My View: Slow down on Bull Run water decision
There is considerable confusion regarding Bull Run drinking water treatment decisions. We need an informed public discussion before decisions are made. The Portland City Council must not lock down on a specific treatment on Aug. 2. Otherwise, Portland residents will return from vacation shocked to learn that costly decisions about our world-class drinking water were made in a rush to judgment based on serious misconceptions.
The Oregonian got it wrong (ow.ly/fl2O30e2PeT) when stating that "early this year daily testing found evidence of cryptosporidium, a toxic bug." In fact, no cryptosporidium toxic to humans has ever been found in Bull Run water. Other species of crypto were found, none of which are known to cause disease in humans. In over 100 years, there has never been any disease connected with Bull Run drinking water. That's because we keep sources of toxic crypto — people and livestock — out of our protected watershed.
Oregon's robust crypto surveillance program has not shown any recent uptick in human crypto disease. There is no evidence of an "outbreak." It is more than likely that one wild animal in the Bull Run was the cause for recent detections of cryptosporidium. Crypto species from wild animals in the Bull Run do not cause human disease. Does this seem like a good reason to spend a half-billion dollars on a filtration plant?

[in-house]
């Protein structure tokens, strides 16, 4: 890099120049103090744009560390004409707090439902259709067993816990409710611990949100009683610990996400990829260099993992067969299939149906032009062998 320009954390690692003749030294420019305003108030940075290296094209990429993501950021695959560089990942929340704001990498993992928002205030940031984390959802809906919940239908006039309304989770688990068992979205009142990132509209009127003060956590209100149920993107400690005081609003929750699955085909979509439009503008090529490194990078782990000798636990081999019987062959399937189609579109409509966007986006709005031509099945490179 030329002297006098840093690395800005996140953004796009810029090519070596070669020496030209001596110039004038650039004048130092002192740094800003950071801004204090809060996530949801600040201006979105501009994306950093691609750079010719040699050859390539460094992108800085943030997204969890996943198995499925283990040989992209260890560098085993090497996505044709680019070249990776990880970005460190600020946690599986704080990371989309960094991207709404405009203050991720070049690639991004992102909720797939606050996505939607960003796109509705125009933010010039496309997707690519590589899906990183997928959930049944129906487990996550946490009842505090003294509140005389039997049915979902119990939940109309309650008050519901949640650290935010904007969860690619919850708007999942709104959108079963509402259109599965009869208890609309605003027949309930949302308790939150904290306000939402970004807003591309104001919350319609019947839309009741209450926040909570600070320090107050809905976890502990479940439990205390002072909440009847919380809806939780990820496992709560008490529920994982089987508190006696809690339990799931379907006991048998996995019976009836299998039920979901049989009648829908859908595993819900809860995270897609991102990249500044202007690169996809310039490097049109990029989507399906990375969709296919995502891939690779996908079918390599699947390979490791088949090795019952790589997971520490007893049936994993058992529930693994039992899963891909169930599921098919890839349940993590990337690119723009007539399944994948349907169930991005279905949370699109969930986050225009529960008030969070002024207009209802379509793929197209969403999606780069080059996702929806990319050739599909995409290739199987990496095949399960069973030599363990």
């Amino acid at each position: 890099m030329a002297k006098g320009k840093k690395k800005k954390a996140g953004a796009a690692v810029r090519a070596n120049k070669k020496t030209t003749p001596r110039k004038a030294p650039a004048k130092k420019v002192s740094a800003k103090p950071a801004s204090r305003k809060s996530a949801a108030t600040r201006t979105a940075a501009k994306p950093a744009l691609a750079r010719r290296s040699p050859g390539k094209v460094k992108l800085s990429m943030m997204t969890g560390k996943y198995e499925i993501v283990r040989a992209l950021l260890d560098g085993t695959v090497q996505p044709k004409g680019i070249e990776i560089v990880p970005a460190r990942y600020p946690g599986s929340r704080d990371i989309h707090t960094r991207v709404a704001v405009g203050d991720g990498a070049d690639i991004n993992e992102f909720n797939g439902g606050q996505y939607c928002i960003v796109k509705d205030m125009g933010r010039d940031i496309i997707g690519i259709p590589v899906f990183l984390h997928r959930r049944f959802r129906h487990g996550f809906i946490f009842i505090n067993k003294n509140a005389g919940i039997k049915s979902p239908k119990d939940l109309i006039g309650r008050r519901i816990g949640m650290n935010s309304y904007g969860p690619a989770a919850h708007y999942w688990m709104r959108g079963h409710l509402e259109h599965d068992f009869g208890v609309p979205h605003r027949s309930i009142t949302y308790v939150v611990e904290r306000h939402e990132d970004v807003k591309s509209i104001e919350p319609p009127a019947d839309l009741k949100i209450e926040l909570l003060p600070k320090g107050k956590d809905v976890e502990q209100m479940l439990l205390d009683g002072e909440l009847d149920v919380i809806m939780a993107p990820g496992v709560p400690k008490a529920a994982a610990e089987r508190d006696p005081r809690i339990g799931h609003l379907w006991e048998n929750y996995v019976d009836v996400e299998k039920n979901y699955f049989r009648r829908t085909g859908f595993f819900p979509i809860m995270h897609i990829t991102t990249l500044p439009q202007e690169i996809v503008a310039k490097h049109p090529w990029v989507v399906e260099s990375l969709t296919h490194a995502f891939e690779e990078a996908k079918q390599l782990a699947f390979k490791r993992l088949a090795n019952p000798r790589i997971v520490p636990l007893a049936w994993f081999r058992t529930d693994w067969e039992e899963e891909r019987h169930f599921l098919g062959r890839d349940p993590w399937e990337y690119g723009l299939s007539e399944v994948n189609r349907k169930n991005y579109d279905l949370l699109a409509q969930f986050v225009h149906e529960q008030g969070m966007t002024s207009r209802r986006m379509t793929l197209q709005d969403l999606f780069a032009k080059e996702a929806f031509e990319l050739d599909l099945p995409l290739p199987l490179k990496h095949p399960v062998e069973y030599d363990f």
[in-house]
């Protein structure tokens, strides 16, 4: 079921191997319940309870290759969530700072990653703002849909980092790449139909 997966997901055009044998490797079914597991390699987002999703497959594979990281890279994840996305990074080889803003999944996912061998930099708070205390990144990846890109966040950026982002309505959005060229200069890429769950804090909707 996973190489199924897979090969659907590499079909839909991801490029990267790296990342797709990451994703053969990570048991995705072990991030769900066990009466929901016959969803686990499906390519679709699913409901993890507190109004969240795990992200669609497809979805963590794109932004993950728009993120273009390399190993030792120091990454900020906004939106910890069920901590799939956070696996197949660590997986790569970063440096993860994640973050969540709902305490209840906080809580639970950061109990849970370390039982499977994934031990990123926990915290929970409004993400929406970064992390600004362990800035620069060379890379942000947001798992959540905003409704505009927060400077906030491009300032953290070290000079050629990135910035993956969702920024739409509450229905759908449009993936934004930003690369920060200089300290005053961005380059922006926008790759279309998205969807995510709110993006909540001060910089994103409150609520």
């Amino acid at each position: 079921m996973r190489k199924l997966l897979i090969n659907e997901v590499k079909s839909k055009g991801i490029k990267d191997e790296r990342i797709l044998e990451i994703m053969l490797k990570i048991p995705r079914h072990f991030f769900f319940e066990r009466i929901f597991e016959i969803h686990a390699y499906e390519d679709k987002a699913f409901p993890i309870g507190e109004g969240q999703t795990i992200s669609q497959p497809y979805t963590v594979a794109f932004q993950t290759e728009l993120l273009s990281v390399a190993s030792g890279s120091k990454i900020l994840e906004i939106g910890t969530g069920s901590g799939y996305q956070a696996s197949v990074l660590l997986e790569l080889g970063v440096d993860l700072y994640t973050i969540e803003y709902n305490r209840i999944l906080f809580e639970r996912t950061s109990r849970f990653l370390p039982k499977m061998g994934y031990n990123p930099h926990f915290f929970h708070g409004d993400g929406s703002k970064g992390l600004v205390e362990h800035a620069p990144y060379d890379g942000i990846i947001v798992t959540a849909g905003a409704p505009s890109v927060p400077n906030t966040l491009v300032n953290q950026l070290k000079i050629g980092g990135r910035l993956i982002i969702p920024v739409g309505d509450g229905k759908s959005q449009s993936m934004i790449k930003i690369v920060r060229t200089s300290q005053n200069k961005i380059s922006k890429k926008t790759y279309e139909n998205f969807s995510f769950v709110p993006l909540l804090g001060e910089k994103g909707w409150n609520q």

Or should we spend $500 million on a filtration plant plus $100 million on a UV plant? The Water Bureau made this hasty recommendation last week.
It's incorrect to assume that filtration will "save" us from muddy water during heavy winter storms. Muddy water can overwhelm filtration systems, as evidenced by the disaster in Milwaukee, Wisconsin. There, human sewage and cow waste replete with toxic crypto entered the filtration system during a heavy storm and people died. Filtration systems are routinely shut down during heavy rain to protect these systems from harm. Climate-related increases in rain present less of a threat to UV treatment. And remember that Portland's back-up groundwater supply increases the resilience of our water system.
An additional long-term effect of filtration must be considered. Once filtered, there will be pressure to open the Bull Run to human activity and development. Hard-won protections will be lost. Humans will bring in the type of crypto that is indeed toxic to humans. Human entry will exponentially increase the risk of fire.
Other concerns must be addressed. How will sky-high water rates impact low-income residents, communities of color and the elderly? How will the addition of chemicals impact home-grown businesses? How will options increase Portland's contribution to global warming?
Today we have an elegant, unique water system with a low-carbon footprint. We've prohibited sources of disease (humans and cows) in our watershed that can result in cryptosporidium pathogenic to humans. There is no public health emergency.
UV treatment (for which we've already made large planning expenditures) or water filtration will take five to 10 years, respectively, to build. It makes no sense to rush to a decision over whether to invest $105 million (UV) versus $500 million (filtration) versus over $600 million (both).
We deserve accurate, refined information and sufficient time to digest it. We must not be forced into a hasty decision that we may regret — and never forget.